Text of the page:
Long Beach City Council is expected to make a decision between continuing its long-standing agreement with IndyCar, or allowing Formula 1 to return to its city streets in 2019.
The California city has hired the services of consultancy firm KPMG to analyse the economic impact and viability of two proposals put forward during a tender process. They came from Grand Prix Association of Long Beach, which currently organises the IndyCar race in the city, and another from World Automobile Championship of California LLC, headed up by Chris Pook.
The latter wants to see F1 return for the first time since 1983 and has put forward a deal that won't cost the taxpayer anything, as it will be funded by sponsors and investors.
Pook is confident the economic impact of F1 will be recognised by KPMG's analysis and will sway city council members to vote for F1 over IndyCar.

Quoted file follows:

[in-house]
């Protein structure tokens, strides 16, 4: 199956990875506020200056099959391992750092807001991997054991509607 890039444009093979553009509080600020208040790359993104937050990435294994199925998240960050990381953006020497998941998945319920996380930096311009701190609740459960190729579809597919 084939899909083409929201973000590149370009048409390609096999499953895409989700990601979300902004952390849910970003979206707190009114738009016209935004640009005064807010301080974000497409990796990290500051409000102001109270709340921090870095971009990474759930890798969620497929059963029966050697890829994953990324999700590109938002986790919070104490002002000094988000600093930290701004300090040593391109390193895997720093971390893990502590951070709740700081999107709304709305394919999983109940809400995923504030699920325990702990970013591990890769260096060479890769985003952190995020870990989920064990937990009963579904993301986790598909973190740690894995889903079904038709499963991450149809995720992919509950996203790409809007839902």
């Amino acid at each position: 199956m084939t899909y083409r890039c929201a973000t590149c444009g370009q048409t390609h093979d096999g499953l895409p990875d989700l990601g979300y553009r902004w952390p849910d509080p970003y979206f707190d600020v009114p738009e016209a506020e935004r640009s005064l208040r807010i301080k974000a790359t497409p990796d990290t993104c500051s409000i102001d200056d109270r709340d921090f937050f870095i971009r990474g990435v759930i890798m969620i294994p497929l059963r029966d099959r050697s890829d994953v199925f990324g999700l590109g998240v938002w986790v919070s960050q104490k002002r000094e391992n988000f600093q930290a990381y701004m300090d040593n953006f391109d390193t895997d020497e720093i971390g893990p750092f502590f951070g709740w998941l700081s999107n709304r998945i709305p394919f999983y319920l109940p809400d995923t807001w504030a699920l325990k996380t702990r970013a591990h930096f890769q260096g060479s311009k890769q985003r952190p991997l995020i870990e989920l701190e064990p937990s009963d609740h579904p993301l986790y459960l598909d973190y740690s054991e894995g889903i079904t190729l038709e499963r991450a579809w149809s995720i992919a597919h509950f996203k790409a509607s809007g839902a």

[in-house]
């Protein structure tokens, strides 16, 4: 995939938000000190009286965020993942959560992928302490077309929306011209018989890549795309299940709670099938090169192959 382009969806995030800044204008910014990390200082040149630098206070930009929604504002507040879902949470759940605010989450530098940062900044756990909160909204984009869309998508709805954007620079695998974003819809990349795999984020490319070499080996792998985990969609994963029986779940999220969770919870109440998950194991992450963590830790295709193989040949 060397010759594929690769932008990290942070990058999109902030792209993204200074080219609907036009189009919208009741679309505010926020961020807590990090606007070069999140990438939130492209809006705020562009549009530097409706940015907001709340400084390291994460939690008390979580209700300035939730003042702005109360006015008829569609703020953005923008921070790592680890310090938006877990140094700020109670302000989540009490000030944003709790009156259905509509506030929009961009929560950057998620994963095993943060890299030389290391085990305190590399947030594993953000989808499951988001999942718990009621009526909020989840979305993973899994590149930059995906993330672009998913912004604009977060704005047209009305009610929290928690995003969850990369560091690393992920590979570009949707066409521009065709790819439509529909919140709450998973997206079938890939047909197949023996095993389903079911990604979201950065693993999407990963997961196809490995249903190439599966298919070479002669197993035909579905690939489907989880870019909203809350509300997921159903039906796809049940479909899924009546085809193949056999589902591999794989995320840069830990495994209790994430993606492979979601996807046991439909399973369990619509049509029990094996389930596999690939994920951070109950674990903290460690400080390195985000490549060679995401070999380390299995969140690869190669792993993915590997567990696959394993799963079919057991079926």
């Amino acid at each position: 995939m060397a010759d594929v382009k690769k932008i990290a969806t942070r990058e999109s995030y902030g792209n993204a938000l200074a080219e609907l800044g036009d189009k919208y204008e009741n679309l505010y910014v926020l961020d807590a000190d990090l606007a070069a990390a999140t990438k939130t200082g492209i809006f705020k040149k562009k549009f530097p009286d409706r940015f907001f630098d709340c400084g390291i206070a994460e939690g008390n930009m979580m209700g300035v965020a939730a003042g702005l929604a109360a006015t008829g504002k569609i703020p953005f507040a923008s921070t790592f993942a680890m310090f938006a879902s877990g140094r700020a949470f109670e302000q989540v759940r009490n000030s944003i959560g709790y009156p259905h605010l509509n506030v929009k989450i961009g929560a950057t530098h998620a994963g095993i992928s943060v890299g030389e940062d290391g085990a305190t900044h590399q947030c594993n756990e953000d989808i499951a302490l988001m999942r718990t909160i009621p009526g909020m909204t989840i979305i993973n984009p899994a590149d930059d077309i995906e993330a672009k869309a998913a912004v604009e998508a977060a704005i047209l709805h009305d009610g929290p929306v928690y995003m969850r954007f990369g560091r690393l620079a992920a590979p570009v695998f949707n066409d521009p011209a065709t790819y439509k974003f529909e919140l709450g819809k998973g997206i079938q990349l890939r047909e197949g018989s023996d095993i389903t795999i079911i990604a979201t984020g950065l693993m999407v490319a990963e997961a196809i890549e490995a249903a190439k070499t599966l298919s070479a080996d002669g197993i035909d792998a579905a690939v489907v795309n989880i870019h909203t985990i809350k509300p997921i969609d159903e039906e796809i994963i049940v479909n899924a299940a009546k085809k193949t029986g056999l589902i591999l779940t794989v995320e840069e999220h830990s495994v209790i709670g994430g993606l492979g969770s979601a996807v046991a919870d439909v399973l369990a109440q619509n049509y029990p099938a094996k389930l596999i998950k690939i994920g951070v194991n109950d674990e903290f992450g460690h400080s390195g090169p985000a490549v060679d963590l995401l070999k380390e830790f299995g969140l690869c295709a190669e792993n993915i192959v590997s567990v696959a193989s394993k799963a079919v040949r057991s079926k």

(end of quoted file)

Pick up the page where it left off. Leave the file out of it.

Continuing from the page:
"The gross economic impact [for IndyCar] was $30 million [during the latest study]," Pook told the Long Beach Business Journal.
"My $100 million [for F1] is based upon the [chamber of commerce] document, even though it’s dated July 2013. It’s four years old. I haven’t pushed this up with economic increase and what have you."
Pook added that this figure didn't include the promotional value gained from a worldwide television audience that would eclipse that of IndyCar: "The television value, the $192 million, comes out of this document. Those television viewers, 300 million, is from F1’s viewership numbers that they publish every year."
KPMG will deliver its recommendation on July 11 and it's expected city council members will then vote on the matter, with a final decision in late-July or early-August.